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I've got an AirPort Extreme base station that I use for several computers and devices.
I set it to configure IPv4 with DHCP, but there's a problem with that: The IP changes from time to time (as reported in AirPort Utility and whatismyip.com).

I need the IP address to stay the same, so I set the AirPort to configure IPv4 manually, and left the settings there that were last setup automatically.

This arrangement worked for a while, but before long the Internet connection cut out (for all computers on the network). I set the AirPort back to DHCP and restarted, which fixed the problem. A day or so later, I switched back to manual mode. The same thing happened.

So, I currently have my AirPort set to configure IPv4 with DHCP. My IP address changes from time to time, which makes it impossible to exclude my traffic from Google Analytics reports. But, if I change back to manual, Internet cuts out after a while.

Does someone know what's causing this and a way to fix it (or otherwise keep my IP the same)?
I'm really bad at this networking stuff, so it's quite possible that I'm fundamentally misunderstanding something. Please correct me if that's the case.

Thanks!

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What IP address you want to be the same, your computer's IP address or your internet IP (as reported by whatismyip.com) ? –  Martín Marconcini Mar 14 '11 at 17:05
    
@Martín The Internet IP (as in whatismyip.com). It's represented in AirPort Utility as just IP Address. –  Nathan Greenstein Mar 14 '11 at 17:06
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1 Answer

up vote 6 down vote accepted

Your External IP Address (or, as you call it, the IP address reported by whatismyip.com) is not under your control and you can't simply set it to static. Your ISP gives you a new one when you reconnect, although there are chances that you might get the same, you should never count on it.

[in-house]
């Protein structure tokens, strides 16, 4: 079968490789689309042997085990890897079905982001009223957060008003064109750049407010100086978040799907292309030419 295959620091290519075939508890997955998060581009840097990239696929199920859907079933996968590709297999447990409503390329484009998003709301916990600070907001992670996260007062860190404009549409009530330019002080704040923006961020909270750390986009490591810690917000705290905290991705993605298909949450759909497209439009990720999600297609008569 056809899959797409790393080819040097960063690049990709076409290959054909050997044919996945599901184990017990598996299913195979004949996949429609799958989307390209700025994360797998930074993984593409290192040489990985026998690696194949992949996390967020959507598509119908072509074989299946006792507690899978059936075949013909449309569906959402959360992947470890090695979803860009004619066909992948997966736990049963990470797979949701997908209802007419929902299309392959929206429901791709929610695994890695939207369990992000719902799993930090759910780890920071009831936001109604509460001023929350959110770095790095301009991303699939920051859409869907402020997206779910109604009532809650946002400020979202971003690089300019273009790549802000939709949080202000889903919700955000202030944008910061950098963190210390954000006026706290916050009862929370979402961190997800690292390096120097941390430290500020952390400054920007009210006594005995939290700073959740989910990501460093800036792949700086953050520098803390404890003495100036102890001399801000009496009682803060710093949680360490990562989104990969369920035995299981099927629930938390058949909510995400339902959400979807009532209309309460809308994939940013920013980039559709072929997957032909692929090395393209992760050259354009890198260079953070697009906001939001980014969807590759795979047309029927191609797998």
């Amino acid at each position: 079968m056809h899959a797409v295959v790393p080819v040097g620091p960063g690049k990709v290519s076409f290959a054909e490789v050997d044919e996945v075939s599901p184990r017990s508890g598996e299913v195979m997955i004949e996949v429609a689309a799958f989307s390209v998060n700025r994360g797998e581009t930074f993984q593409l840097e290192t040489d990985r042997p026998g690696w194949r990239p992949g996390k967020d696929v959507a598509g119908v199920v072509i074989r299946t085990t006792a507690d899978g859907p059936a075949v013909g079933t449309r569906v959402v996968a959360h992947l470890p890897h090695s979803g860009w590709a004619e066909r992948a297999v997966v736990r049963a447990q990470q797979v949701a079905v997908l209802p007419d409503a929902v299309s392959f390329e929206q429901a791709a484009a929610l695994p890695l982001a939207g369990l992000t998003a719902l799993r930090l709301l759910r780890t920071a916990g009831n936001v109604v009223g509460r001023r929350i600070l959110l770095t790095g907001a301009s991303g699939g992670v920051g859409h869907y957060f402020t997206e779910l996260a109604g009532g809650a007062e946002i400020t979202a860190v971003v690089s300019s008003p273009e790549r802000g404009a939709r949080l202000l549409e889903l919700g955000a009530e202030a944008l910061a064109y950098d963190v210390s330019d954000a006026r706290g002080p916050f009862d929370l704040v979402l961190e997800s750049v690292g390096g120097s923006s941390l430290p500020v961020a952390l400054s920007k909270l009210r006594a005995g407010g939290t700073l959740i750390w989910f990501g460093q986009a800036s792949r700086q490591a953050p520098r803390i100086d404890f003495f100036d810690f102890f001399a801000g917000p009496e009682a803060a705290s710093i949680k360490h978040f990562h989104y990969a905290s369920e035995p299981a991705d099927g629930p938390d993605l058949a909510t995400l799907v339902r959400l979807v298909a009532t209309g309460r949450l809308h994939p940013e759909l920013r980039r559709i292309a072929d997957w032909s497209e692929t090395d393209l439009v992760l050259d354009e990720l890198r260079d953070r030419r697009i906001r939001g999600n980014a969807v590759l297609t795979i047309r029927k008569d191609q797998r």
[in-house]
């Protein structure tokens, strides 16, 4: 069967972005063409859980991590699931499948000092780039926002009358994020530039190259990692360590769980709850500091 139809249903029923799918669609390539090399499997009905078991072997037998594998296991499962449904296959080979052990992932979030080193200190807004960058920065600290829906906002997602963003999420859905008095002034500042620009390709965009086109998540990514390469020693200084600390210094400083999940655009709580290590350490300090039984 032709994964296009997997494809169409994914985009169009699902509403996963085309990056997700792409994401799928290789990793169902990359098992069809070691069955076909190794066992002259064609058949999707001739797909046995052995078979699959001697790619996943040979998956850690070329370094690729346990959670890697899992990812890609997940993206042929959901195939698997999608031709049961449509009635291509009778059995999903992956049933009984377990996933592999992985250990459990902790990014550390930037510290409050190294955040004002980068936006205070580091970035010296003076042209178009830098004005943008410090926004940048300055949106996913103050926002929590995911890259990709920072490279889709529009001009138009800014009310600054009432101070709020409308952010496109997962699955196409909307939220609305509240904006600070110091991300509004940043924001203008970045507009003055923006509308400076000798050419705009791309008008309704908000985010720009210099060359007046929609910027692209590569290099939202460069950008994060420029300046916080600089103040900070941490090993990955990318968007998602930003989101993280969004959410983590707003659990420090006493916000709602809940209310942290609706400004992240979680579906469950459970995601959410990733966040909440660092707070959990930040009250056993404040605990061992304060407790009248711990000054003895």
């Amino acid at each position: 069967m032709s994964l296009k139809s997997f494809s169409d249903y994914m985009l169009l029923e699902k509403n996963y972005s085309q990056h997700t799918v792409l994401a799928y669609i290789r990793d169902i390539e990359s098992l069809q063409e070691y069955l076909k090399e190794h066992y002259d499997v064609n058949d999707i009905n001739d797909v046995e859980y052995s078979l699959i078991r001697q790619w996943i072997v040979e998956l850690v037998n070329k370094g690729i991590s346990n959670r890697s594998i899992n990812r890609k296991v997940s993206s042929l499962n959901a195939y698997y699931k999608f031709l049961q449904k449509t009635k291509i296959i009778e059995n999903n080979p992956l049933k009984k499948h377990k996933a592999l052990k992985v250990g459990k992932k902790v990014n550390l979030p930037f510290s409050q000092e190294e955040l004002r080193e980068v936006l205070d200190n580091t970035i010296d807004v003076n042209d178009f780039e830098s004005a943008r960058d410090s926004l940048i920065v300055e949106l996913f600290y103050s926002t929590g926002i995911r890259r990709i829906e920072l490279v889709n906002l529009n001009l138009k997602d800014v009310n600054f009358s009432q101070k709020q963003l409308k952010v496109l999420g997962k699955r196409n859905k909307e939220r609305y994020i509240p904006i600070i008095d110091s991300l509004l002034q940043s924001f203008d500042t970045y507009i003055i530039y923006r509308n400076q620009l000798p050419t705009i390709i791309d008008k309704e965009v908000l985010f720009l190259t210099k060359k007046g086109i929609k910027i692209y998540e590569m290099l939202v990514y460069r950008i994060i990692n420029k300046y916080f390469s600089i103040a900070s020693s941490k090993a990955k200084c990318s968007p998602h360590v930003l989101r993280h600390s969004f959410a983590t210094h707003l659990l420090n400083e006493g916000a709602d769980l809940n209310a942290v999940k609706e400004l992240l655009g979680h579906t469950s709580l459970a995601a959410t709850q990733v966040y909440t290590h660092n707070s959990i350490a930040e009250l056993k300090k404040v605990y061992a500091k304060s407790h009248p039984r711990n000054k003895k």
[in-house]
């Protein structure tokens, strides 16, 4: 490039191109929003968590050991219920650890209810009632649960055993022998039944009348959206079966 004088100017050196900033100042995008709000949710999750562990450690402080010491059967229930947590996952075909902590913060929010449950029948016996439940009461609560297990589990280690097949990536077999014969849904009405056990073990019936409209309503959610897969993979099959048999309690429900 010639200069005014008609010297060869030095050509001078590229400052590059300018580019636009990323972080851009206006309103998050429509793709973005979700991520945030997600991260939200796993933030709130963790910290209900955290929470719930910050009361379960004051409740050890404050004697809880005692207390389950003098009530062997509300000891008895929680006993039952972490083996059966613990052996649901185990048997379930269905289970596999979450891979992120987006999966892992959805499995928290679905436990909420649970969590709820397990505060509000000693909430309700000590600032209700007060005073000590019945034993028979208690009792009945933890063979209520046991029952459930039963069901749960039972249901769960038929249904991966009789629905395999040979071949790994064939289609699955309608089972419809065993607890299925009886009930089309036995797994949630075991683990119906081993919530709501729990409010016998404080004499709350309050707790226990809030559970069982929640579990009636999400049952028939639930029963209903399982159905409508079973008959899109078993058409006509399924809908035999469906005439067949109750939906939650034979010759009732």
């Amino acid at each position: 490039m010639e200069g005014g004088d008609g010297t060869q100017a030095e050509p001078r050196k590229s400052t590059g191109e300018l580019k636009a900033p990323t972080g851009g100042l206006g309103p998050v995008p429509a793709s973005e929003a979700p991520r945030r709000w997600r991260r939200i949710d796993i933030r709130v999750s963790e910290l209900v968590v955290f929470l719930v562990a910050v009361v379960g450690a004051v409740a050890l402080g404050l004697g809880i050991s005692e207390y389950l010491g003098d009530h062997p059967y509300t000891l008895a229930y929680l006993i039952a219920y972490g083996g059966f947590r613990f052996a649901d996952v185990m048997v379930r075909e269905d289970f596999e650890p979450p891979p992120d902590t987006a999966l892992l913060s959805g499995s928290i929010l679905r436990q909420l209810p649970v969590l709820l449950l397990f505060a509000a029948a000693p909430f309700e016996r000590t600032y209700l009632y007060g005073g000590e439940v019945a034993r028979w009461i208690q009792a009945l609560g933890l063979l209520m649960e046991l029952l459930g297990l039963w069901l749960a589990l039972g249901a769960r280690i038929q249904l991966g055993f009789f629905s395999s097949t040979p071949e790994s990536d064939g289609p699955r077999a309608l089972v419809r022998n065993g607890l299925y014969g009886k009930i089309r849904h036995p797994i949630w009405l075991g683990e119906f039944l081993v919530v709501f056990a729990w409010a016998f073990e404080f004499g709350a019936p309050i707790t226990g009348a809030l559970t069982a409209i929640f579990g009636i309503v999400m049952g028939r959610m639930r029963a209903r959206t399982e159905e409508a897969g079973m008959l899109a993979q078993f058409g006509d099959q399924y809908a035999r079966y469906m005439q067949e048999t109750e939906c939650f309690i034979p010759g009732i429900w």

In order to solve this problem you have two choices:

  1. Some Internet Service Providers (ISPs) offer you a "Static" IP service for a monthly fee. With the lack of IPv4 in the world, this service is unlikely to exist forever to individuals and it's usually reserved for companies and services that really need a static IP. Not all the ISPs offer this, you can always ask.

  2. Use a Dynamic DNS provider. This will mean that although your IP address will eventually change when you disconnect (or your provider wants), you will always be able to get "back" to your Airport's IP by using a "name" rather than an IP. Any computer in your network will have a small piece of soft (some routers can do this automatically, I'm not sure about Airport Extreme, don't think so), that will periodically check your IP and if it has changed, it will inform the Dynamic DNS service that you use so it can update the value.

Some Dynamic DNS Providers (Mostly a free service) are (in no particular order):

Think of this as if instead of having a fixed phone number (static ip), a person could call you by "name" and the phone will check what is your current number (wouldn't that be great? ;) Nobody knows your number, only your name, because your number changes often (your ip!).

You haven't mentioned why you need a Static IP in the first place, but if you can't get it via your ISP, your only hope is to use Dynamic DNS. For what is worth, DDNS works really fine and it's very "fire and forget". Once it works, you no longer have to worry about IPs or anything, you just connect to: XXXXX.no-ip.org (for example)

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Thanks for the info! I'll look into those DDNS services. The only reason (at this point) that I need a static IP is to exclude myself from Google Analytics data. –  Nathan Greenstein Mar 14 '11 at 17:40
    
@Nathan I believe Google Analytics will allow you to specify a host name, but I can't tell for sure. –  Martín Marconcini Mar 14 '11 at 17:52
    
I can exclude traffic from a domain, if that's the same thing. I can specfy that in AirPort utility. –  Nathan Greenstein Mar 14 '11 at 18:33
2  
I don't think using DDNS will work for excluding from Google Analytics as it uses reverse DNS to obtain the hostname, which will be something his ISP set and not the DDNS name. Honestly, your best bet for excluding yourself from GA is to block it in your browser. –  Kyle Cronin Mar 14 '11 at 20:32
    
@Kyle That's a shame! I've got Ghostery running as a temporary solution. –  Nathan Greenstein Mar 14 '11 at 21:35
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